Moreover, if a SAC club went to the Georgetown Fund to get extra money, a SAC Commissioner would still have to approve the club’s activities, according to Khaled. This redundancy would make the Georgetown Fund too much of a hassle to be worth using.

SAC reform is a better option. If SAC does not increase its transparency and accountability, those reforms may never happen.

Take, for instance, the way SAC Chairs are named. Last year, as a result of a battle with GUSA over accountability issues, SAC promised to select their chairs by a committee that would include a current GUSA representative.

However, no such process occurred when the 2010-2011 Chair, Ethel Amponsah (NHS ‘11), was named a few weeks ago. Instead, Amponsah was named quietly by her fellow board members.
Khaled insists that SAC is trying to implement some changes that would increase their transparency and accountability. The problem is, however, that without a higher organization to report to, the groups is reforming at its own pace.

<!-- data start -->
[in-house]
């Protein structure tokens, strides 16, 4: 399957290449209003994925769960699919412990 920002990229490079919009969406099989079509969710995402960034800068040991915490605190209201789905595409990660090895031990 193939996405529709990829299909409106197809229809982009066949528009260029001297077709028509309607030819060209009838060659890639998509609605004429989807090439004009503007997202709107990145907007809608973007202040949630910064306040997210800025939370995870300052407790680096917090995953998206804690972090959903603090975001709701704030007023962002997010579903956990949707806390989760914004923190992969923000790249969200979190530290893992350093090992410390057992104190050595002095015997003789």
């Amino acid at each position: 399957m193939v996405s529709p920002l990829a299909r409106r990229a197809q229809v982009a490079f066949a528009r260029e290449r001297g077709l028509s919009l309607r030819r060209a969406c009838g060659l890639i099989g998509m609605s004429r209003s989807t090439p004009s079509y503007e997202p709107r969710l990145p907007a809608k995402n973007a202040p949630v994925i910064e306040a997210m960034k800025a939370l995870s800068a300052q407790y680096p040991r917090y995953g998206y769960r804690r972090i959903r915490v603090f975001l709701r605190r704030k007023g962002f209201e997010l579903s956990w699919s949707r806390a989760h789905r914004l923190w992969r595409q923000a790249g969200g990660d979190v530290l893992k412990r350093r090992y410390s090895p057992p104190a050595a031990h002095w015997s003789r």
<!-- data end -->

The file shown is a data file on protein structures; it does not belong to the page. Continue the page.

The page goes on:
Club funding is going to be a hot-button issue this year, and changing the process won’t be easy. The solution lies in the willingness of SAC and GUSA to cooperate with one another. GUSA needs to decide to work with SAC, not attack it. Extending its recommendations for SAC to the rest of the funding organizations, for instance, would not only show that GUSA doesn’t have a vendetta against SAC, but also that it wants to improve club funding across the board. SAC, for its part, should recognize that making itself accountable to GUSA can only improve its relationship with the student body.
If GUSA and SAC try to act separately, they will only complicate things further. In order to make the improvements that the fund-allocation process so desperately needs, they must work together.